Narrow-complex tachycardias can be very confusing to students of basic-level ECG.  There are very many rhythms that fall into the broad category of narrow-complex tachycardia.  We usually further divide them into sinus tachycardia and other "supraventricular tachycardias".  The basic student will want to make this distinction, as well as be able to differentiate atrial fib and atrial flutter from the other SVTs.  The more advanced student will want to go into more detail about which mechanism for supraventricular tachycardia is present.

Just the basics, please.   When the tachycardia is regular, it is most important to determine whether it is a SINUS TACHYCARDIA or a SUPRAVENTRICULAR TACHYCARDIA.  (Yes, we are aware that sinus rhythms are supraventricular, but the term "supraventricular tachycardia" or "SVT" is usually reserved for the fast, regular rhythms that are not sinus.)  So, what clues will be most helpful to our beginner students?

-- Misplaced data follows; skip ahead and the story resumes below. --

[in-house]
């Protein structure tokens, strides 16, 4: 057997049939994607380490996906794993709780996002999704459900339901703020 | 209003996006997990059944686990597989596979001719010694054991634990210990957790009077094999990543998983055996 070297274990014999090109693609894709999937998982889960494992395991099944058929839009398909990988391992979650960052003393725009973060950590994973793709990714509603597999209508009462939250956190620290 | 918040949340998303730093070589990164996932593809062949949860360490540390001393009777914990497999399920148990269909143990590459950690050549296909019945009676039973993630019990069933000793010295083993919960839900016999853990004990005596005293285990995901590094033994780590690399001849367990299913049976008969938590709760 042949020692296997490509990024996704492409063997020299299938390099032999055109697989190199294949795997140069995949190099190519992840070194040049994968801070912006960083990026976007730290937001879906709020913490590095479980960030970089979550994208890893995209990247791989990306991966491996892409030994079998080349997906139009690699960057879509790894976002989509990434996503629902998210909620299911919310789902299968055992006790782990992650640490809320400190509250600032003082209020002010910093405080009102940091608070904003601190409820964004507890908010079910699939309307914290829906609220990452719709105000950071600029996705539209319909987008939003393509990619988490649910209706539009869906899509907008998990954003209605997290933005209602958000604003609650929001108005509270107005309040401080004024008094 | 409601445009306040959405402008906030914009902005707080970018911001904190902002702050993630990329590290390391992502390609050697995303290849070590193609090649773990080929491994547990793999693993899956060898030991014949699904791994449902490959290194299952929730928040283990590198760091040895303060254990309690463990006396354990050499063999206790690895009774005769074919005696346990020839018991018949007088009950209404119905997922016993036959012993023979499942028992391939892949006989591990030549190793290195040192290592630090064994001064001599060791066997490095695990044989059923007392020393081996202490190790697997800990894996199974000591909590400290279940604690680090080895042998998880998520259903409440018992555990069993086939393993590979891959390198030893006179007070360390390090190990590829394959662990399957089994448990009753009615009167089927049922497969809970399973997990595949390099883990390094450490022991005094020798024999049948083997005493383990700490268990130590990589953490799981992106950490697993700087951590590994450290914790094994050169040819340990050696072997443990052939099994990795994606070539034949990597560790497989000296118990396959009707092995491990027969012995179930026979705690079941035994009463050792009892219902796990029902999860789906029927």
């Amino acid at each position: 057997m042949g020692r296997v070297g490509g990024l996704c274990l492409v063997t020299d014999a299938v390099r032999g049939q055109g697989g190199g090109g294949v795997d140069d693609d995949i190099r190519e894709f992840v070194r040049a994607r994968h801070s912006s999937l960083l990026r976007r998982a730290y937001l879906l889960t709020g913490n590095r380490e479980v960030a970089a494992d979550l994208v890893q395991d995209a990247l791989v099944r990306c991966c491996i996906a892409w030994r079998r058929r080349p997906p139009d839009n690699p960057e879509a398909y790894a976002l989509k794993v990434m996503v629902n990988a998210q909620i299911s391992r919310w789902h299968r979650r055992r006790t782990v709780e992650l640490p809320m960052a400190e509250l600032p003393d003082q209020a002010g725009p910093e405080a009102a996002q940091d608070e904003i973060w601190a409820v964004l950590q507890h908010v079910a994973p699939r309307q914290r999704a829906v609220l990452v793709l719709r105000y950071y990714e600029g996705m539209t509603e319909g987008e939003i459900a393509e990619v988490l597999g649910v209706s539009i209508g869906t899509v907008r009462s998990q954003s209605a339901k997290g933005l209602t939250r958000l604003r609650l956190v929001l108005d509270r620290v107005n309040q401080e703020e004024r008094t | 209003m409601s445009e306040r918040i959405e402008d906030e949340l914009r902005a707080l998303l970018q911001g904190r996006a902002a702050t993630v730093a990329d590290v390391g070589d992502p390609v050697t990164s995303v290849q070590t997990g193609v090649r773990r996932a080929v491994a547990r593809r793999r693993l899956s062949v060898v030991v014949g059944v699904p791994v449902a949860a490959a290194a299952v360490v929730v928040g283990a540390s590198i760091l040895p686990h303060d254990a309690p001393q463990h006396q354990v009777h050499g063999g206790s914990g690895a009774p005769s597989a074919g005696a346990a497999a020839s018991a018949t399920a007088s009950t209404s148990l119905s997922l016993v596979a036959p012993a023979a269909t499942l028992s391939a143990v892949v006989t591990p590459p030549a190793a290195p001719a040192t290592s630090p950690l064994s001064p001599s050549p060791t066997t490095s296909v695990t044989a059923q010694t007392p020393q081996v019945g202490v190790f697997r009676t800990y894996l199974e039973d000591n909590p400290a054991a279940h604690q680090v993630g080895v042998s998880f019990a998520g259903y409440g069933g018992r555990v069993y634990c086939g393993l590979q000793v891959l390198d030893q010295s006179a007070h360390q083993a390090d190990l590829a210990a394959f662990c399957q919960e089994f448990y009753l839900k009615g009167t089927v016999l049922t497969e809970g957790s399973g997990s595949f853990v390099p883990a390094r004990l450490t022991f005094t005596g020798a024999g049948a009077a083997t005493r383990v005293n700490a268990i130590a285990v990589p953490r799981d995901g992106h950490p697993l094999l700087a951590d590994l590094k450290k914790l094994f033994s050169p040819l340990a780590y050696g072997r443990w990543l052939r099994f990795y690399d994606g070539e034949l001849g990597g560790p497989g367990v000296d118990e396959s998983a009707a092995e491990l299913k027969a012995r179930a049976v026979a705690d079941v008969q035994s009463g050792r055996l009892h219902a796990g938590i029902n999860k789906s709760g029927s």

Rate    SVTs tend to be faster than sinus tachycardia.  More importantly, they are fast regardless of the patient's situation.  Sinus tachycardia almost always is reacting to the patient's situation.  For instance, a 22-year-old woman resting in a chair with a heart rate of 150 is likely to have an SVT.  A 22-year-old woman who is running in a 10 k marathon race and has a heart rate of 160 is responding appropriately to an increased need for oxygen and nutrients to her cells. Sinus tachycardia will ususally be 160 or less, and have an obvious reason for being, such as fever, pain, anxiety, exercise, hypovolemia, hypoxia, or drugs.  Unfortunately, many beginning students are told that any narrow-complex tachycardia with a rate of 150 or less is sinus, and over 150 is SVT. While they may be right most of the time, or on the written test they are about to take, this rule should not be applied in "real life".  Sinus rhythms can go over 150, and SVTs can be slower than 150.  So, what other clues should we be teaching beginners?

Consider the clinical situation    Look for an obvious cause for sinus tachycardia.  If none is found, strongly consider SVT.  Remember that pediatric patients have faster heart rates, especially infants.  If the strip is on a test, with no clinical information, consider these: